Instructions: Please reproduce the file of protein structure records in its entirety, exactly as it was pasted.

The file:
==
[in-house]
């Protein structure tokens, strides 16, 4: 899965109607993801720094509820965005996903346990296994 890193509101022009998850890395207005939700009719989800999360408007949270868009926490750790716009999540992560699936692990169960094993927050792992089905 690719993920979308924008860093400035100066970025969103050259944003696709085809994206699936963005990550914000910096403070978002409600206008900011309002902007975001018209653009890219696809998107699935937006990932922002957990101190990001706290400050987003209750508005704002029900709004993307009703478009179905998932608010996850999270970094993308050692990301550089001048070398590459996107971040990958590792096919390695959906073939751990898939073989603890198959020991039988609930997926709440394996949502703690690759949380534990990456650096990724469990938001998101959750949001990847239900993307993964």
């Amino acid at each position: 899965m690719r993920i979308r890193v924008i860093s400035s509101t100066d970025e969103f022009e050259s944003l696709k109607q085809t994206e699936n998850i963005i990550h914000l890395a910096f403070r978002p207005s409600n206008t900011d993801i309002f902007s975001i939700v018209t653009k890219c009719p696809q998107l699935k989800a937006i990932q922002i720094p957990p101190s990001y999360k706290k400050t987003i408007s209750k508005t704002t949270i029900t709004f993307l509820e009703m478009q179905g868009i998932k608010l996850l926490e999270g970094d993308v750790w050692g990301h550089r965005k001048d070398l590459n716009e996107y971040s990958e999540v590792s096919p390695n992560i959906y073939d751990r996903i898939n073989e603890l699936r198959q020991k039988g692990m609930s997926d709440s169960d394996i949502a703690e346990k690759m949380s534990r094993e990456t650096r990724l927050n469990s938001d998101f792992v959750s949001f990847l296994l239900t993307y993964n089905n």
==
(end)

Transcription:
[in-house]
């Protein structure tokens, strides 16, 4: 899965109607993801720094509820965005996903346990296994 890193509101022009998850890395207005939700009719989800999360408007949270868009926490750790716009999540992560699936692990169960094993927050792992089905 690719993920979308924008860093400035100066970025969103050259944003696709085809994206699936963005990550914000910096403070978002409600206008900011309002902007975001018209653009890219696809998107699935937006990932922002957990101190990001706290400050987003209750508005704002029900709004993307009703478009179905998932608010996850999270970094993308050692990301550089001048070398590459996107971040990958590792096919390695959906073939751990898939073989603890198959020991039988609930997926709440394996949502703690690759949380534990990456650096990724469990938001998101959750949001990847239900993307993964």
């Amino acid at each position: 899965m690719r993920i979308r890193v924008i860093s400035s509101t100066d970025e969103f022009e050259s944003l696709k109607q085809t994206e699936n998850i963005i990550h914000l890395a910096f403070r978002p207005s409600n206008t900011d993801i309002f902007s975001i939700v018209t653009k890219c009719p696809q998107l699935k989800a937006i990932q922002i720094p957990p101190s990001y999360k706290k400050t987003i408007s209750k508005t704002t949270i029900t709004f993307l509820e009703m478009q179905g868009i998932k608010l996850l926490e999270g970094d993308v750790w050692g990301h550089r965005k001048d070398l590459n716009e996107y971040s990958e999540v590792s096919p390695n992560i959906y073939d751990r996903i898939n073989e603890l699936r198959q020991k039988g692990m609930s997926d709440s169960d394996i949502a703690e346990k690759m949380s534990r094993e990456t650096r990724l927050n469990s938001d998101f792992v959750s949001f990847l296994l239900t993307y993964n089905n």